Today is (unfortunately) the last day of my internship here at Wpromote before I return to USC for my senior year. I’ve had the opportunity to intern at a wide array of companies during my time in college, but this has been an experience like no other. I’ve never been one to accept a given role without, in some way, tweaking it until I am happy with the value I am adding. Often my attempts at changing and improving my role were met with mixed reviews from leadership. In spite of past experiences, I had every intention of continuing to push the expectations here. To my surprise, outside-the-box thinking was not just accepted at Wpromote, but encouraged.
Here, I have been given wide latitude as an intern. While I’m yet to take this to its extreme (the goal is to get a full time offer, after all), it has made this internship unlike any other. While I could elaborate for hours about the remarkable company culture – read: Mondays Suck Less – I want to focus on interning in this industry instead.
I’ve always been interested in online marketing because of its relative youthfulness. I recall a particularly inspiring quote from our COO at the internship panel where I met him. (Sorry if I butcher this, Block.) He said, “One of the reasons I love this industry so much is because of how new it is. I’m not an old guy and still, no one can say to me, ‘Hey I’m right, I’ve been doing this for longer,’ because that’s virtually impossible.”
Lo and behold, I start working for Wpromote, ready to take on the digital marketing space. Because, hey, the industry is young, the leadership is young, and I’m young.
Upon entering the workspace, I would soon learn that I am, in fact, not young, but rather an infant in this industry. SEO moves at a ludicrous speed. There are people that have been immersed in SEO since its beginning. There are people who got their start just a few (long) years ago. And then there are (sometimes) interns. We have read an outdated book, maybe taken a class, and come into our roles eager and ready to learn. We scour the Internet, read everything Rand Fishkin has to say, and yet, this dynamic industry allows for constant innovation despite your background, title, or tenure.
The fact of the matter is, nobody knows everything. That’s the point. And that’s the game. So what makes great SEO? What have I learned during my time here? I’ll summarize in a few quick hints that are rooted in SEO, but that I feel should have a role in every marketing campaign.
1) Google is smart. Make your users’ lives easy and Google will do the same for you.
That’s not to say technical details don’t matter. In fact, they matter tremendously, but SEOs can easily get lost in the technical aspects—page speed, for example. I do not care that page speed is a “ranking factor.” That is not why page speed is important. Page speed is important because if users have to wait more than three seconds to see your webpage, they’re going back to the SERPs and clicking on your competitor. Goodbye sale. Goodbye lead. Goodbye conversion.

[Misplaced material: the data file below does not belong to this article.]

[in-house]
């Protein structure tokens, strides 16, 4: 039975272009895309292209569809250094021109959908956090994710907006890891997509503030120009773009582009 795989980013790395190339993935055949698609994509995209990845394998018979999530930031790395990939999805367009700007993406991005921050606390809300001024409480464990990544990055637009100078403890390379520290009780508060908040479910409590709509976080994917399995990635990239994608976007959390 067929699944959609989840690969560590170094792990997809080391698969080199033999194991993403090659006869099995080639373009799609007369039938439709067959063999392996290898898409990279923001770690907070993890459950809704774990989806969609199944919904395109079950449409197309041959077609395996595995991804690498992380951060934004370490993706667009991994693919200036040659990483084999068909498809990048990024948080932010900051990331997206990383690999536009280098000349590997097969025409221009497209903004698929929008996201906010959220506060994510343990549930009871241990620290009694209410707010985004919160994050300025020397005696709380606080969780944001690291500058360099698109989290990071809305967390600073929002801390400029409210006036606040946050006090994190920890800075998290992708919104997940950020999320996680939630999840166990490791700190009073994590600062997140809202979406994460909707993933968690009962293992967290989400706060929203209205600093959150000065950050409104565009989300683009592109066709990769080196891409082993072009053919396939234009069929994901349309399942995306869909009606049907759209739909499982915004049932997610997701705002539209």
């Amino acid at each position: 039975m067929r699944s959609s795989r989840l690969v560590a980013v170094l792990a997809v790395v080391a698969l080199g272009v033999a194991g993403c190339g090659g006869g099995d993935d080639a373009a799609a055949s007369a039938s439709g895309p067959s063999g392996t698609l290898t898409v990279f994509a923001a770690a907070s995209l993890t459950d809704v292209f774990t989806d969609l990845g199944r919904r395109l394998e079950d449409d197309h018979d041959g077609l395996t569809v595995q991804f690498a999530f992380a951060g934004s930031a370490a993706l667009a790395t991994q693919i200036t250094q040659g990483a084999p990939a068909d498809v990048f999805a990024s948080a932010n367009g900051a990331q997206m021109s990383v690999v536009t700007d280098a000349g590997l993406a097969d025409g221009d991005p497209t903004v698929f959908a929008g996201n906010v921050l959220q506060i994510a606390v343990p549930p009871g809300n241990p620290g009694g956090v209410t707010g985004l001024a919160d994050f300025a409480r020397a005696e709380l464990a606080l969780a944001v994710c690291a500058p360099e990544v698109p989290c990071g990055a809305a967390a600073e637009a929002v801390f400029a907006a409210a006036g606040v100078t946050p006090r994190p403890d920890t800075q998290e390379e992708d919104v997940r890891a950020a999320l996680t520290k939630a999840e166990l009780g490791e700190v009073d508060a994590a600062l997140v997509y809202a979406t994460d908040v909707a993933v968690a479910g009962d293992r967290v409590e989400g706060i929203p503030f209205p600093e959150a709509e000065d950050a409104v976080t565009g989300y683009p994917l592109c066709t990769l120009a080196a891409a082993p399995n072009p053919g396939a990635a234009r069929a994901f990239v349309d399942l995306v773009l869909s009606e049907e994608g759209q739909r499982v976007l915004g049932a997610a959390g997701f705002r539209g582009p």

2) Don’t build links, earn them.
I have seen far too many clients come in with penalties because of linking tactics, yet today we still hear about agencies and in-house teams using questionable means just to fill a report with “acquired links.” Sure, links factor into rankings, but remember why links were originally factored in? They were meant to be votes of confidence expressing the authority of your site. Getting your link on a cringe-worthy blog shows little value to your users and even less to Google. I think you forgot to read point number one.
3) Make great content. Don’t say, “make great content.”
If you’re reading this post, then you’ve undoubtedly heard a million things about the need for great content. Well, here’s a million and one. My biggest issue with the rush to create content is exactly that—the rush. Crafting content relevant to your demographic should be a no-brainer, but it has to go further than that. We need to make content that will blow their minds.
Don’t search BuzzSumo or Google Trends for what’s been popular in the past; make something new! The audience of your skateboard shop doesn’t want to read “The Top Ten Tricks You Need to Know!” They know them all. They want to discover new music, find new spots to skate, or have the ability to customize a board on your site. Generic content doesn’t drive traffic, but content with clear intent does.
By no means is this a comprehensive guide to SEO, but rather an effort to share some of my biggest takeaways from interning in this rapidly evolving industry. The truth is, as an intern, you never know what you’re going to get (typically, it’s coffee). But every once in a while, you land a gig where you truly feel you’ve made an impact, and I’m (hashtag) blessed to have found one.
It has been an honor and a privilege to work at Wpromote and I hope I will have the opportunity to come back. Thank you everyone!